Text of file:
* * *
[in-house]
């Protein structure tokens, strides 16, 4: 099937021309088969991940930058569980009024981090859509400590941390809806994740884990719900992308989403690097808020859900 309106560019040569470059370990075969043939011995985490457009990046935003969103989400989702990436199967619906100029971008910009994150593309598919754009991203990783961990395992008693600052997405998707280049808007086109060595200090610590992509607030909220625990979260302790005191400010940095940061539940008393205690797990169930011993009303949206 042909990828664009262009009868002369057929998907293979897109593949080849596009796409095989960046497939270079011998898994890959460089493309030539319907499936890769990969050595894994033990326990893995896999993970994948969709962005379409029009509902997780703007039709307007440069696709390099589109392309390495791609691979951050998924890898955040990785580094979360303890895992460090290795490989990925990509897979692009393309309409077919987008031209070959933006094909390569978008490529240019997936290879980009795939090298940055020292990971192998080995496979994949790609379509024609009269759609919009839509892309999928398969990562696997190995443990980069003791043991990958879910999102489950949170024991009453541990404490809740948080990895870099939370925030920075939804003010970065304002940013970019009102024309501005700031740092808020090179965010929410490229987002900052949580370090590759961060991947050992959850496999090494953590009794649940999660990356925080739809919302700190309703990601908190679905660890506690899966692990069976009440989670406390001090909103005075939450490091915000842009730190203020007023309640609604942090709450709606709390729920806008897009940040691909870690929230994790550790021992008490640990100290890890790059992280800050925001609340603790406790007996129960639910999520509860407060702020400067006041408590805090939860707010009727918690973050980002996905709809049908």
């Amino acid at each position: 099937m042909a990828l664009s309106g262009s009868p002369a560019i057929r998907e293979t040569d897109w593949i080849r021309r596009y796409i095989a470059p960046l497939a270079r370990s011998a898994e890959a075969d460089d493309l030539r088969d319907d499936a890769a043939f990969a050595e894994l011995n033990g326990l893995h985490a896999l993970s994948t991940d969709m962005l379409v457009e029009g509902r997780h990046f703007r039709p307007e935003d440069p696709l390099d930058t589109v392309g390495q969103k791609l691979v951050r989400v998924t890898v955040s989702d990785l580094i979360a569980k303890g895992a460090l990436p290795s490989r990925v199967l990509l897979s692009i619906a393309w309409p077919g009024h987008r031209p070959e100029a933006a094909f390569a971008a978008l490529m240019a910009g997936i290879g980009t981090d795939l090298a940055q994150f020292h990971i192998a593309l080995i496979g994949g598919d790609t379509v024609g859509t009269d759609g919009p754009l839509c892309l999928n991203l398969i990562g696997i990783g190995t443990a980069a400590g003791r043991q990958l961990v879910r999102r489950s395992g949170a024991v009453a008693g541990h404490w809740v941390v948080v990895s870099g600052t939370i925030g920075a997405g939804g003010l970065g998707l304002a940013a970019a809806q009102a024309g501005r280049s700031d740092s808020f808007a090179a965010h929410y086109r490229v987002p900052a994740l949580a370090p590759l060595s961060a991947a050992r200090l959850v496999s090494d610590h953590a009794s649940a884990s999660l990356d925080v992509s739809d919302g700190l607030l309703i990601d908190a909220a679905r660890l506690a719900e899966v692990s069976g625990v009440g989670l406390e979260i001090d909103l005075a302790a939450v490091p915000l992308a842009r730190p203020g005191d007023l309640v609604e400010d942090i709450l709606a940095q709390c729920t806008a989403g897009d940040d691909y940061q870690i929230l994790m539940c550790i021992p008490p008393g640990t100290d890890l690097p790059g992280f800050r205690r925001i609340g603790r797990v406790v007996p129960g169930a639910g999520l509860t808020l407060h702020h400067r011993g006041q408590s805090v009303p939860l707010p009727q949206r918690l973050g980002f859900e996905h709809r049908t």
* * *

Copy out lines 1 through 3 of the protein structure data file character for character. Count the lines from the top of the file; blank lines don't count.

[in-house]
């Protein structure tokens, strides 16, 4: 099937021309088969991940930058569980009024981090859509400590941390809806994740884990719900992308989403690097808020859900 309106560019040569470059370990075969043939011995985490457009990046935003969103989400989702990436199967619906100029971008910009994150593309598919754009991203990783961990395992008693600052997405998707280049808007086109060595200090610590992509607030909220625990979260302790005191400010940095940061539940008393205690797990169930011993009303949206 042909990828664009262009009868002369057929998907293979897109593949080849596009796409095989960046497939270079011998898994890959460089493309030539319907499936890769990969050595894994033990326990893995896999993970994948969709962005379409029009509902997780703007039709307007440069696709390099589109392309390495791609691979951050998924890898955040990785580094979360303890895992460090290795490989990925990509897979692009393309309409077919987008031209070959933006094909390569978008490529240019997936290879980009795939090298940055020292990971192998080995496979994949790609379509024609009269759609919009839509892309999928398969990562696997190995443990980069003791043991990958879910999102489950949170024991009453541990404490809740948080990895870099939370925030920075939804003010970065304002940013970019009102024309501005700031740092808020090179965010929410490229987002900052949580370090590759961060991947050992959850496999090494953590009794649940999660990356925080739809919302700190309703990601908190679905660890506690899966692990069976009440989670406390001090909103005075939450490091915000842009730190203020007023309640609604942090709450709606709390729920806008897009940040691909870690929230994790550790021992008490640990100290890890790059992280800050925001609340603790406790007996129960639910999520509860407060702020400067006041408590805090939860707010009727918690973050980002996905709809049908």
């Amino acid at each position: 099937m042909a990828l664009s309106g262009s009868p002369a560019i057929r998907e293979t040569d897109w593949i080849r021309r596009y796409i095989a470059p960046l497939a270079r370990s011998a898994e890959a075969d460089d493309l030539r088969d319907d499936a890769a043939f990969a050595e894994l011995n033990g326990l893995h985490a896999l993970s994948t991940d969709m962005l379409v457009e029009g509902r997780h990046f703007r039709p307007e935003d440069p696709l390099d930058t589109v392309g390495q969103k791609l691979v951050r989400v998924t890898v955040s989702d990785l580094i979360a569980k303890g895992a460090l990436p290795s490989r990925v199967l990509l897979s692009i619906a393309w309409p077919g009024h987008r031209p070959e100029a933006a094909f390569a971008a978008l490529m240019a910009g997936i290879g980009t981090d795939l090298a940055q994150f020292h990971i192998a593309l080995i496979g994949g598919d790609t379509v024609g859509t009269d759609g919009p754009l839509c892309l999928n991203l398969i990562g696997i990783g190995t443990a980069a400590g003791r043991q990958l961990v879910r999102r489950s395992g949170a024991v009453a008693g541990h404490w809740v941390v948080v990895s870099g600052t939370i925030g920075a997405g939804g003010l970065g998707l304002a940013a970019a809806q009102a024309g501005r280049s700031d740092s808020f808007a090179a965010h929410y086109r490229v987002p900052a994740l949580a370090p590759l060595s961060a991947a050992r200090l959850v496999s090494d610590h953590a009794s649940a884990s999660l990356d925080v992509s739809d919302g700190l607030l309703i990601d908190a909220a679905r660890l506690a719900e899966v692990s069976g625990v009440g989670l406390e979260i001090d909103l005075a302790a939450v490091p915000l992308a842009r730190p203020g005191d007023l309640v609604e400010d942090i709450l709606a940095q709390c729920t806008a989403g897009d940040d691909y940061q870690i929230l994790m539940c550790i021992p008490p008393g640990t100290d890890l690097p790059g992280f800050r205690r925001i609340g603790r797990v406790v007996p129960g169930a639910g999520l509860t808020l407060h702020h400067r011993g006041q408590s805090v009303p939860l707010p009727q949206r918690l973050g980002f859900e996905h709809r049908t």